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Kal-equip T-111 Tachometer - need wiring diagram or photo


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I have 2 of the subject tachometers that do not work.  they have 3 or 4 resisters burned out.  Looking for an actual wiring diagram or a photo of the circuit board under the rear cover on a good working T-111 so I can get the color codes on the resisters

20210218_110521.jpg

20210218_110523.jpg

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I don't think you are going to get a response in this forum.   It is intended for questions related to using the forum.

 

You might try the technical forum,  but you should include more information.

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The pictures are kind of blurry, and I can't tell for sure but those resistors look like someone filed on them, probably to calibrate the meter, and maybe even at the factory. That would explain why you have two meters that look like that. In the days when carbon composition resistors (like yours) were common, filing was a way to get an exact value without using a potentiometer that might move or get dirty.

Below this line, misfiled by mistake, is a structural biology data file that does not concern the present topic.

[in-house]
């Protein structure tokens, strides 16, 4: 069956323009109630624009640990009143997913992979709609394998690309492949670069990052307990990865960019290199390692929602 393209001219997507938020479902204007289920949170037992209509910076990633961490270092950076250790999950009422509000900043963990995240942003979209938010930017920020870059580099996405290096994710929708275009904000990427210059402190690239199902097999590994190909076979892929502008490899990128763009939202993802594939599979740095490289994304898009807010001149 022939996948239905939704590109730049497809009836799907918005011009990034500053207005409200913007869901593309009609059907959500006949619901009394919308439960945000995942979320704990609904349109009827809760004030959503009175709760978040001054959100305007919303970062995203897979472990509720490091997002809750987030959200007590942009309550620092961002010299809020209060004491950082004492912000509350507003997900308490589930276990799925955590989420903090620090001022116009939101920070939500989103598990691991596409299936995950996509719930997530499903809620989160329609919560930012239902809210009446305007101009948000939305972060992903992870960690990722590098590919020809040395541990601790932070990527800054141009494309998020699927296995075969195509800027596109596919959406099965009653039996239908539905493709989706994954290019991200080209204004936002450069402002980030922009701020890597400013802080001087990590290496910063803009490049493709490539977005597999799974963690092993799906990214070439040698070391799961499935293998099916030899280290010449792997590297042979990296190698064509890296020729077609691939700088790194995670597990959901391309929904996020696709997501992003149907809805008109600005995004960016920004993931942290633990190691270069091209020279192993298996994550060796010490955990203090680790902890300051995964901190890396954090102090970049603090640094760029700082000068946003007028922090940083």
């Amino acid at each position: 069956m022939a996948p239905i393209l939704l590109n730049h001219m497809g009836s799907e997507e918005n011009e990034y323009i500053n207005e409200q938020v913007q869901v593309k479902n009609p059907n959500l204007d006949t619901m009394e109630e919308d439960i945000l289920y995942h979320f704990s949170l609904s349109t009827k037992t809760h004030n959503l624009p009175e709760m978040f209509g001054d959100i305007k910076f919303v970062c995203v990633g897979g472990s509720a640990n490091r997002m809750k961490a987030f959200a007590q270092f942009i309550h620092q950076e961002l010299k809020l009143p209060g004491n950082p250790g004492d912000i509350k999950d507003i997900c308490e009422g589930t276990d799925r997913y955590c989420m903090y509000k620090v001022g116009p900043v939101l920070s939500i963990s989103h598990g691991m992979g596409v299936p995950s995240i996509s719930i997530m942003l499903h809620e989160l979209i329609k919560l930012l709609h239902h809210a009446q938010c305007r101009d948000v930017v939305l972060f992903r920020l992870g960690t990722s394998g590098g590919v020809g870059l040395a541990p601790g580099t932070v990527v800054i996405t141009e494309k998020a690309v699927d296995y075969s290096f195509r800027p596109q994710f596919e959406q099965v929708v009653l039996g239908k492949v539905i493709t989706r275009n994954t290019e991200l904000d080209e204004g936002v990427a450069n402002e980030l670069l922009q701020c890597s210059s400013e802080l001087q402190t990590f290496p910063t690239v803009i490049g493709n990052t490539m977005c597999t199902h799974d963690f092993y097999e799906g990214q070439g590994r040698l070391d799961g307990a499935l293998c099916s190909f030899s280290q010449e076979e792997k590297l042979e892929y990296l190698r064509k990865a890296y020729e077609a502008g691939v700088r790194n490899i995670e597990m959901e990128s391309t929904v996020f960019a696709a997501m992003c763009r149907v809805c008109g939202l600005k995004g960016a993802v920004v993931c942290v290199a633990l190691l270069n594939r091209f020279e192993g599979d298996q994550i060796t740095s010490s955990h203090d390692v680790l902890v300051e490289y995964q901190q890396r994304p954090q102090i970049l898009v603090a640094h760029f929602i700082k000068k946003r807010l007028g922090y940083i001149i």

I have had almost zero luck trying to find schematics for any automotive equipment, and have had to reverse engineer most of the instruments I have fixed. I did get lucky a couple of times with Snap-on and Herbrand. I second the idea of posting this in "technical". This forum you are in is for the computer software that runs the forum, stuff like "Why didn't my pictures post?" and "How do I edit a post title?" and so on. The forum administrators look at questions in here, the automotive people not so much. Best of luck, and I hope you find what you are looking for.

 

 

Edited by Bloo (see edit history)
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On the resistors that you are looking for, they are +-5%.  That is indicated by the GOLD BAND on the one end of the resistor.  I would guess that all of the resistors in the test equipment should have gold bands for the close tolerances.

 

If you put in resistors that have just the three or four color bands and no color band like silver or gold, then the resistor value is +- 20%.  Silver band is +- 10%.   Gold is +- 5%.

 

At least that I what I remember from my electrical classes over 50 years ago.

 

The real question is why the resistors let the smoke out.  Did the equipment get over loaded or what?

Edited by Larry Schramm (see edit history)
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